In an empty show of ‘force’, operatives of the Economic and Financial Crimes Commission, EFCC, made their way to the PDP primaries, apparently looking for the cash boxes that would as likely as not accompany the politicians, aspirants and delegates alike, to the venue. Only amateur sleuths would expect to achieve anything serious and dissuade money politics in that manner. It’s a very unprofessional way for the EFCC to operate, proclaiming its presence in the loud manner it did.

Any neophyte follower of Nigerian politics, especially in the wake of the all-comers money men affair that the nomination process of the APC and PDP were turned into, would know that money was bound to drive the primaries. But the EFCC went there in a botched effort to see the Ghana-must-go bags. It deceives itself and not Nigerians if it thought money played no part in the emergence and loss of the aspirants.

Many of the aspirants, the losers, are presently licking their wounds as they shamelessly demand the refund of the ill-gotten money they funnelled through party leaders to induce delegates to vote in their favour. There is the case of the senator in Ondo State who asked party leaders in his constituency to return a vehicle he had earlier gifted them following his loss at the primaries. How about the political bigwig who, it is alleged, threatened to forward the names of those who accepted his gifts of money but failed to deliver on their promise to vote for him to bandits? Does anyone still doubt the connection between the politicians and their kinsmen and former foot soldiers turned bandits, now raping, kidnapping and killing across the country?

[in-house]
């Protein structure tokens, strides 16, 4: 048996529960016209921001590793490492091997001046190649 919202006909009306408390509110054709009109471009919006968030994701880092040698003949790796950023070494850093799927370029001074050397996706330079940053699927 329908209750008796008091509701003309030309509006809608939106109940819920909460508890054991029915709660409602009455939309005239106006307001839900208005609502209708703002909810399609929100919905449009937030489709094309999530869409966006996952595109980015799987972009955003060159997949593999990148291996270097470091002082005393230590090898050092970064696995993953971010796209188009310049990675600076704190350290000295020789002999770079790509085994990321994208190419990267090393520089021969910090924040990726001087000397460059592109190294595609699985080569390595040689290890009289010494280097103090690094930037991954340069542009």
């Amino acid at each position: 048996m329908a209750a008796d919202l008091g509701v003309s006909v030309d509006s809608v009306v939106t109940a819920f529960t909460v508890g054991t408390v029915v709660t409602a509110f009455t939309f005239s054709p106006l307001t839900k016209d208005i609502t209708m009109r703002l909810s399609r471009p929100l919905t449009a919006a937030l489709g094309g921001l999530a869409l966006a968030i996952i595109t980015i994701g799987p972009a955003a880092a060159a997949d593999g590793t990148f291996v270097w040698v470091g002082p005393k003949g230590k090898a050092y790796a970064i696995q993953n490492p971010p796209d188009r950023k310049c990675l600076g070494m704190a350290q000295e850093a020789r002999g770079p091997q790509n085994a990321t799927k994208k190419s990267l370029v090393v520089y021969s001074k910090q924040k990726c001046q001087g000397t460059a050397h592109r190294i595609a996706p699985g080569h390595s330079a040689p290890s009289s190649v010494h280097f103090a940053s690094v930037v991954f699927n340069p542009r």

Who is yet to see the videos assaulting our humanity of the atrocity politicians committed just in the few days of the primaries? Of lives snuffed out at high noon – from the South-East to the South-West, South-South to the North-Central; the North-West to North-East? Who are the late arrivals to the country that did not see the video of an aspirant politician who shared out, as parcelled gifts, N2 million to local party leaders in a state in the North of the country? If so much could be expended on delegates to the primaries, how much can we expect to see spent during the elections?

Yet EFCC operatives stormed the venue of the PDP primaries in vests emblazoned with their names in hopes of apprehending politicians whose lingua franca is money? The foolishness of the anti-crime body beggars belief for right under the nose of its gallivanting operatives before, during and after the primaries, money was shared and distributed to those it was meant for. The EFCC may need to confirm from its operatives if none of them was granted the courtesy of going home with a slice of the cake.

And this is just a small tip of the political iceberg that is waiting for Nigerians as the 2023 elections come closer. The stakes are getting higher and the costs ever more prohibitive. The rhetoric is empty and bereft of substance. The programmes, so-called, are a litany of juvenile rants as in the case of the dancing senator whose only words to his potential supporters is to demand in what foreign currency they wish to be compensated. One does not need a statistician to have a sense of what went into the party primaries in monetary terms. We are on the cusp of selling the next election to the highest bidders.